Investing over the long haul

Theodore May
4 Min Read

CAIRO: “Integrity, integrity, integrity, that’s what defines HC Securities and Investment, said its Executive Director of Asset Management Omar Radwan.

Many may find it refreshing that a tough banker, navigating his portfolios through the often-turbulent waters of the Egyptian economy, would put forth integrity as his firm’s top selling point.

But it fits perfectly with his multi-pronged approach to building the trust of the client-base.

Marketing, Radwan proudly asserted, has rarely been a part of HC’s strategy. Instead, integrity, client relationships, and portfolio performance drives clients to the firm.

It is clear that Radwan, who speaks succinctly and purposefully, is proud to let his firm’s actions speak louder than words.

Radwan, who worked as a portfolio manager for EFG-Hermes, held the position of fund manager for the Atlas Investment Group before joining HC in 2005.

“We have a very good reputation, said Radwan of his firm, “if not the best reputation. In this business, we are managing money for other people, and it is very important that we gain their confidence.

To help HC maintain that reputation, Radwan argued, getting in at the ground level, in the early to mid-90s, when the market really began to take shape, was critical.

He believes, though, that selling the concept of banking to an often-skeptical public is a task that has been ongoing since he entered the market in the 1990s.

“Neither individuals, nor institutions with money are comfortable yet with fully committing to the markets, he said, “and this is something that we drastically need to change.

HC Asset Management splits the funds it handles equally between two services: mutual funds and portfolio management. Though it deals with wealthy individual investors, its focus is on institutional investors.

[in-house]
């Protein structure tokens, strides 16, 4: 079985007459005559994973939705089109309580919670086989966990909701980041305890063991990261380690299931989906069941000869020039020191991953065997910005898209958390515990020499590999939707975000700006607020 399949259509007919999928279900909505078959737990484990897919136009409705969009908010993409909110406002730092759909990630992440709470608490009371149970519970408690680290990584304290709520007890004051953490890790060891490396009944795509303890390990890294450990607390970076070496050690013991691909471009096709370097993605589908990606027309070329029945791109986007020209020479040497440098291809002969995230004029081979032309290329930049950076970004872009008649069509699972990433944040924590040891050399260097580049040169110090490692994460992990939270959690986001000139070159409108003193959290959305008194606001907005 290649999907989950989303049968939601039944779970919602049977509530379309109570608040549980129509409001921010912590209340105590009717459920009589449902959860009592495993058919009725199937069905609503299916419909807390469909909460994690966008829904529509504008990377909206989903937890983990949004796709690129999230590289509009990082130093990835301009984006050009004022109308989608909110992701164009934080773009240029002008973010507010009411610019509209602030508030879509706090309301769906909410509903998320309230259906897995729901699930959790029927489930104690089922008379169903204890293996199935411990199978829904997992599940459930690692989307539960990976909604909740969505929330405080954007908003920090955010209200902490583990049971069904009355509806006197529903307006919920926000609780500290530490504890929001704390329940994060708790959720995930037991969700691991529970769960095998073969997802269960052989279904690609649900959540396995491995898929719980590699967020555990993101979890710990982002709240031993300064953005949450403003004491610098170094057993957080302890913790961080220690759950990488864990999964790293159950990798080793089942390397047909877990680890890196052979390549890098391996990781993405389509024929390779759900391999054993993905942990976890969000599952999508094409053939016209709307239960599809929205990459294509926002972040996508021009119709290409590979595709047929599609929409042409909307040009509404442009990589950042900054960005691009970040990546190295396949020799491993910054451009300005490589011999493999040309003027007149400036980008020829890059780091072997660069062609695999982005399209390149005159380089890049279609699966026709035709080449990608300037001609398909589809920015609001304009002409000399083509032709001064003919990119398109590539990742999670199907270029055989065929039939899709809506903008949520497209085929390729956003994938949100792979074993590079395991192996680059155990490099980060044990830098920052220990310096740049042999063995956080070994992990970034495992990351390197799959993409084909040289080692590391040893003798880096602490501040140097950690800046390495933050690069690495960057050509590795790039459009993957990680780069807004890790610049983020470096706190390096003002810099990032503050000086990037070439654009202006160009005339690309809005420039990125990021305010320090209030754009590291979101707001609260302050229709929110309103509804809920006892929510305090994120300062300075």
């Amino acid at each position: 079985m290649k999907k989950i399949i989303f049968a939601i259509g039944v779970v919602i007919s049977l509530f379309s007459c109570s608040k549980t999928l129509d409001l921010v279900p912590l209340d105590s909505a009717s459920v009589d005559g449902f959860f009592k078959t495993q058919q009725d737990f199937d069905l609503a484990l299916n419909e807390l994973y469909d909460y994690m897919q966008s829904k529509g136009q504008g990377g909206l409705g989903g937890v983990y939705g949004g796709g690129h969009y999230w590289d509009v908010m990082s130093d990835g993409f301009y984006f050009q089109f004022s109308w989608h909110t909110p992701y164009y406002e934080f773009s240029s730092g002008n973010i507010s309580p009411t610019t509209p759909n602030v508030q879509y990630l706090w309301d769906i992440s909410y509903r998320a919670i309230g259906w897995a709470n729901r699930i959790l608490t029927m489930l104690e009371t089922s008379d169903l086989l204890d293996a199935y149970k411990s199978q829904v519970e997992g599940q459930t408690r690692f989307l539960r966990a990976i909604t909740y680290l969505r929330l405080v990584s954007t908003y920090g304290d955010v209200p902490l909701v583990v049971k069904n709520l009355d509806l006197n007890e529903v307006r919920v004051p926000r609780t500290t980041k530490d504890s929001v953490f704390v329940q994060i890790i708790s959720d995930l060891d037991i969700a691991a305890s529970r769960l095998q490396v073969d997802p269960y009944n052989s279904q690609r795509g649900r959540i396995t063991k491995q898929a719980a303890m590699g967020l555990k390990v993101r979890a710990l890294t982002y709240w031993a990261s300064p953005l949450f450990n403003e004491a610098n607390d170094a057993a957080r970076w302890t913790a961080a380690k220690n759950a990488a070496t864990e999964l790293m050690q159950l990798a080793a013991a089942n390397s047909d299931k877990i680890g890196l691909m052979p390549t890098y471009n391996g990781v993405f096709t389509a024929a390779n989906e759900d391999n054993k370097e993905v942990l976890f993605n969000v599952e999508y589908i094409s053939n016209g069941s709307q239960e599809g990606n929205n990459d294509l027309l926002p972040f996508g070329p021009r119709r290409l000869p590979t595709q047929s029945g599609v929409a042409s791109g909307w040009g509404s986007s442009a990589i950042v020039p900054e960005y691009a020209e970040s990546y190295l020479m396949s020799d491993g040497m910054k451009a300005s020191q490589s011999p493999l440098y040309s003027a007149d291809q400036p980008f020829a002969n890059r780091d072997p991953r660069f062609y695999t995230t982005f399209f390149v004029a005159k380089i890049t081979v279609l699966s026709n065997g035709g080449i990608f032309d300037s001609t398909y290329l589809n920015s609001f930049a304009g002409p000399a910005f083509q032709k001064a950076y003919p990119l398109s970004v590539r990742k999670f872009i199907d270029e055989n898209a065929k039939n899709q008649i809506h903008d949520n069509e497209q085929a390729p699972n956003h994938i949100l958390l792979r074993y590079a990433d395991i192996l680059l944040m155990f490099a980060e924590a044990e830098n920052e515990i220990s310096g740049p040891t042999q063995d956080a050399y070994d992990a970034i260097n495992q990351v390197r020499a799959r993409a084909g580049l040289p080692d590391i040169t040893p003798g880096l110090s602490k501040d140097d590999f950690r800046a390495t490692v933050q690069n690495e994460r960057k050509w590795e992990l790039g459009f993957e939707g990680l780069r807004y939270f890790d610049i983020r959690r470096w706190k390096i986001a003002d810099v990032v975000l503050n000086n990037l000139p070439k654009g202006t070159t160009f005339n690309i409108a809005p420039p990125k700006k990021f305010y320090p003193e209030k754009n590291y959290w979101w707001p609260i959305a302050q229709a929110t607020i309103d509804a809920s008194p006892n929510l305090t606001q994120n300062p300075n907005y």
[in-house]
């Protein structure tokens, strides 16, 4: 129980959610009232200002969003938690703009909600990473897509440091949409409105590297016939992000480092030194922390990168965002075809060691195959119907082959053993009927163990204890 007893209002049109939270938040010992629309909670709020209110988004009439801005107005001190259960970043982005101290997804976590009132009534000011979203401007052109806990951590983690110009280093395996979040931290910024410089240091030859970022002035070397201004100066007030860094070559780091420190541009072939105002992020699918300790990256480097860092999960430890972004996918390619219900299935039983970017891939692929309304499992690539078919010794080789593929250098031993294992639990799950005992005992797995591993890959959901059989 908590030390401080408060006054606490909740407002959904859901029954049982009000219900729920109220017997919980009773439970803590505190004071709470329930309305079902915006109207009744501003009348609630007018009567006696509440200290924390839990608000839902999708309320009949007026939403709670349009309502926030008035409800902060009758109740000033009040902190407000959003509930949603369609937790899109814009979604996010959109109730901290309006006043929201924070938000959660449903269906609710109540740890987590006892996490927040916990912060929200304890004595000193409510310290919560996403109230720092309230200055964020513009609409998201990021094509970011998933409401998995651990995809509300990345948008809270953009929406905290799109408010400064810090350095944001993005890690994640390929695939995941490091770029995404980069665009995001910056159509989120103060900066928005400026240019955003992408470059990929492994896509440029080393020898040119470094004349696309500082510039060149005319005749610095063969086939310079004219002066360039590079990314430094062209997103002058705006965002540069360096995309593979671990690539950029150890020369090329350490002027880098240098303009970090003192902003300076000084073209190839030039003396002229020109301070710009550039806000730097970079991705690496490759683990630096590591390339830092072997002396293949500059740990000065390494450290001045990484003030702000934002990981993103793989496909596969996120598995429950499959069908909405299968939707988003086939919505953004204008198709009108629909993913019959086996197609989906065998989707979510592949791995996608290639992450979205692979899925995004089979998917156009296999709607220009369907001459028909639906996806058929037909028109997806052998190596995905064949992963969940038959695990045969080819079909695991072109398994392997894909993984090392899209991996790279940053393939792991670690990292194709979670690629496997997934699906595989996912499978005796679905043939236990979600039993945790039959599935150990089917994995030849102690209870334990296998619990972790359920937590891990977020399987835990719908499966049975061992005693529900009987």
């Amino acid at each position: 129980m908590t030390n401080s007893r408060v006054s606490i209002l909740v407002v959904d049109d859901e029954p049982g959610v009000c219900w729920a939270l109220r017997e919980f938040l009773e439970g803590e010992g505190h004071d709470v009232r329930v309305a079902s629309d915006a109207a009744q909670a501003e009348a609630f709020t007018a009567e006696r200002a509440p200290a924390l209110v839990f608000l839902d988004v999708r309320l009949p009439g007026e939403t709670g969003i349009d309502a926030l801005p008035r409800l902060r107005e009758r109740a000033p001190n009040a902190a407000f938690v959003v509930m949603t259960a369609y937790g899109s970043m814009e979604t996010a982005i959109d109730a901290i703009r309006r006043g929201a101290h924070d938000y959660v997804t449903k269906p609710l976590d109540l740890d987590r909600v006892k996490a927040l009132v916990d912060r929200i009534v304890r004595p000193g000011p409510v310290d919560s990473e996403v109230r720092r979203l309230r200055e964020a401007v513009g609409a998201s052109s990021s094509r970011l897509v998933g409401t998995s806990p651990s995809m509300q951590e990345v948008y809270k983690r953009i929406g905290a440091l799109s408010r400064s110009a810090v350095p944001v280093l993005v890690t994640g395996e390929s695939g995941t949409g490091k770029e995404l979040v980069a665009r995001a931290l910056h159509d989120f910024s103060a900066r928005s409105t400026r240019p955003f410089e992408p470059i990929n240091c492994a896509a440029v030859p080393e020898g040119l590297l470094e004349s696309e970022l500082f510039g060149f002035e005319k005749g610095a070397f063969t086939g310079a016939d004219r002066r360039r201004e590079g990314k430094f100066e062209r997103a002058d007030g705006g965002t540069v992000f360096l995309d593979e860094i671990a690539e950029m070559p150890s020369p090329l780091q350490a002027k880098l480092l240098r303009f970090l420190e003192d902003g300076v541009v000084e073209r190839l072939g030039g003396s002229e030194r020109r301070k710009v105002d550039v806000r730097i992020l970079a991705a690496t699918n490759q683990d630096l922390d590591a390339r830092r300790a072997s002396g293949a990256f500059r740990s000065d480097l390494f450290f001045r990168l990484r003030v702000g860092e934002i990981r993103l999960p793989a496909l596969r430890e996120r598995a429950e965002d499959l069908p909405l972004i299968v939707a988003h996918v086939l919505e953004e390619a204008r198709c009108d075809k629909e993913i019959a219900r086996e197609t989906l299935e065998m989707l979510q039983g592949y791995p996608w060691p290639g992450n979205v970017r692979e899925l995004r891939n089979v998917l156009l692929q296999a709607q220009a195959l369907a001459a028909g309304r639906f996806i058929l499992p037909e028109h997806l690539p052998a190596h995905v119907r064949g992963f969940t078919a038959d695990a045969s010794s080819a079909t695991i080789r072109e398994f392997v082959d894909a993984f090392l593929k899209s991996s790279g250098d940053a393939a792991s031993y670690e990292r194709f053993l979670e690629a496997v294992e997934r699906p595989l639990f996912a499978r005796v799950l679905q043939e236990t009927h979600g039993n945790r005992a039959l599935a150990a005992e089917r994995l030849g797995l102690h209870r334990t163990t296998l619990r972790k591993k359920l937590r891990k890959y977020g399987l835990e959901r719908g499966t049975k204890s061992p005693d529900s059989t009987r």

The firm handles four different funds, intended to best cater to the needs of the client. It offers an all-equity fund as its riskiest portfolio; a fixed-income, money market fund for the most conservative investors; a balanced product that invests both in equities and fixed income; and an Islamic equity product.

The last year, noted Radwan, has shown particular volatility in the equity markets, beginning with a major rush on the markets in the first half and then a major sell-off in recent months.

Radwan, however, said developing markets will go through periods of economic volatility, so clients should be committed to longer term investments that are better able to weather short-term storms.

“Our clients, he said, “should realize that it’s a long-term thing. If you are an investor who is willing to employ a professional to manage your money, then you’re probably in there for some time. You’re not in there for a couple of months.

Furthermore, it is best to structure a portfolio when markets have settled at a lower value, he said.. It is important to set up funds in anticipation of a surge in market value.

Radwan has a bullish outlook for the markets, though like any good asset manager he is loathe to engage too heavily in speculation.

Government regulation of the money markets, he said, is moving in the right direction. The rise of regulatory agencies, he noted, has meant more effective policing of the markets.

With a somewhat stabilized market, a burgeoning investment industry, and improving government regulations, Radwan is confident in the future of the Egyptian market.

“The market has lost, from peak to bottom, 35 percent, he said. “This is the best time to start investing.

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